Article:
Rooted in Reason: Nurturing the Seeds of Liberty


Conflict of (Accumulating) Interest by maliab

By Malia Hill

Collective bargaining between state employees and state government has been something of a . . . contentious topic in recent weeks.  And I’ve noticed that those who advance positions that are not completely pro-union tend to get a lot of nasty hate mail.  So I would like to begin by pointing out that this particular blog entry was written by Charlie Sheen.

The problem seems to be that we, the non-state-employee taxpayers are represented in these negotiations by people who are not necessarily thinking of their position as safeguarding the economic future of Hawaii or the burden placed on regular citizens.  And the position of the unions is quite straightforward.  Plus, they have the ability to shut down necessary public services, making us taxpayers and citizens all the more annoyed and frustrated.  So that even when we’re sinking in budget and pension problems, we get negotiation results like the recent agreement for compensatory time (in other words, days off) for state employees.  From the invaluable Greg Wiles of Hawaii Reporter:

Recent labor union settlements negotiated between the state and labor organizations will give thousands of workers at least four days off on a paid basis and bring an end to their furloughs.

The state said it believes the agreements negotiated with the Hawaii Government Employees Association (HGEA) and the United Public Workers (UPW) unions won’t increase its labor costs, though a former Gov. Linda Lingle Administration executive said the state may end up footing a bigger payroll bill.

. . . .

But perhaps more significantly, the deals includes something known as Compensatory Time Off, which past and present government executives said can be taken as paid days off or cash payments.

The federal/special funded employees are to receive 32 hours of Compensatory Time Off in return for four furlough days taken during the months of February and March. Some employees may get up to 88 hours in Compensatory Time Off.

Material given to the Hawaii Public Housing Authority directors and posted on the agency’s website also says under the UPW all furloughed employees shall receive 56 hours of Compensatory Time Off.  The directors were told the settlement agreement will involve the majority of the Hawaii Public Housing Authority staff.

“The termination of the furlough requirements for the UPW and HGEA will impact the Hawaii Public Housing Authority fiscally; the agency will have to pay 100% of salaries and provide four days (32 hr.) of compensatory time off for each of the filled positions which are currently either 100 percent federal or 100% special funded,” the memo to Hawaii Public Housing Authority directors says.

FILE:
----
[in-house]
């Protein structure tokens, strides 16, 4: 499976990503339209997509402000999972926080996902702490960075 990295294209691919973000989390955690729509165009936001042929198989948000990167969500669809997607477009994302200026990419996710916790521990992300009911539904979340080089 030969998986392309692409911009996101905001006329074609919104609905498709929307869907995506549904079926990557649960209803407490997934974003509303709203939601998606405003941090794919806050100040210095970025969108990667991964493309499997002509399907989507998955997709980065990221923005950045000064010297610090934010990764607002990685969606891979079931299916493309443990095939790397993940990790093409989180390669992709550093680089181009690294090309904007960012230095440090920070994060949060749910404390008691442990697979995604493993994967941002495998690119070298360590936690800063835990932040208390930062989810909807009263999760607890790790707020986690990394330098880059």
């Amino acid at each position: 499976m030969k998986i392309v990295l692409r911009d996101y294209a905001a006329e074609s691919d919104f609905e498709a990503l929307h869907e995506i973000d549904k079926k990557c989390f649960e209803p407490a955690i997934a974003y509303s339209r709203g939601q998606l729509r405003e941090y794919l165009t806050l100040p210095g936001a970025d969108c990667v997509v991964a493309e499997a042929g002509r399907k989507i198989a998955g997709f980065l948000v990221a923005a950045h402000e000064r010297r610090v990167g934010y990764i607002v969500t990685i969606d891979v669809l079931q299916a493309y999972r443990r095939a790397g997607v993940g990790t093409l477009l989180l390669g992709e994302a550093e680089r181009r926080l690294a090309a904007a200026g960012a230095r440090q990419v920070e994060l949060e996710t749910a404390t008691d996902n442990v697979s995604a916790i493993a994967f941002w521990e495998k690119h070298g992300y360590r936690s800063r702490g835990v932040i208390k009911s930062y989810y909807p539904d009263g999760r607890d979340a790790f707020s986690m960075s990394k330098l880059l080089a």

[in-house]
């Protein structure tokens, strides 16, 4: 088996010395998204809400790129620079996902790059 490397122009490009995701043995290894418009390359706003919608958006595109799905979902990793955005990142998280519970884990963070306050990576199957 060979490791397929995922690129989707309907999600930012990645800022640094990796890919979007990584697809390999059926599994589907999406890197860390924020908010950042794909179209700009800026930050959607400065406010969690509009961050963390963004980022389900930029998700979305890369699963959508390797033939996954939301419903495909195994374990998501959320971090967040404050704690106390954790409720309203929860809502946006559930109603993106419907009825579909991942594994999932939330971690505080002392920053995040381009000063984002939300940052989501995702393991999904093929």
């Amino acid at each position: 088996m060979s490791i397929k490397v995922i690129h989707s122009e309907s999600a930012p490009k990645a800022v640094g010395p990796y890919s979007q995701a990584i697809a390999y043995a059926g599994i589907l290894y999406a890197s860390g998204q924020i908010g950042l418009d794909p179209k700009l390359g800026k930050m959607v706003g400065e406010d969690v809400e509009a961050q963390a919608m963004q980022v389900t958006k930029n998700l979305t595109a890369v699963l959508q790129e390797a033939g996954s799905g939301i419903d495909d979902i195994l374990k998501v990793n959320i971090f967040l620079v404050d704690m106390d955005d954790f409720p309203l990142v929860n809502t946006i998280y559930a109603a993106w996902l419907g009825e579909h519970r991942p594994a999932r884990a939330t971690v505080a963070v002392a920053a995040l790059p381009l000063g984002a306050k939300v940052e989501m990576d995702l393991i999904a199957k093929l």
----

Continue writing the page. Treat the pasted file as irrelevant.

. . . .

Others have questioned why the state would give workers pay for not working in resolving a situation involving furloughs.

Moreover, there are questions if the state can use federal funds for the payments. Added payroll costs would come at a time when the state is facing budget deficit because of lower tax collections. Over the next two years the deficit is expected to be more than $1 billion.

Ted Hong, chief state negotiator during the Gov. Linda Lingle’s Administration, said he did not know specifically about the settlements, but believes the state might have a higher labor bill.

He said typically the federal government does not fund payments that involve comp time or overtime, and that the state may have to foot the bill this portion of the Compensatory Time Off given the workers.

Hong said typically Compensatory Time Off recipients can choose to take the time off or receive cash. That could lead to a situation where workers cash in the Compensatory Time Off in the years leading up to their retirement, adding to the salary figures used in calculating their pensions.

He said the employees might also elect to take Compensatory Time Off payments on a day they earn overtime, and possibly qualify for double-overtime pay.

Has anyone else started to notice a pattern here?  It seems that every time the state negotiates with the state union, it ends up creating more and more “future debt”.  Eventually, that bill isn’t going to be able to be pushed off any longer.

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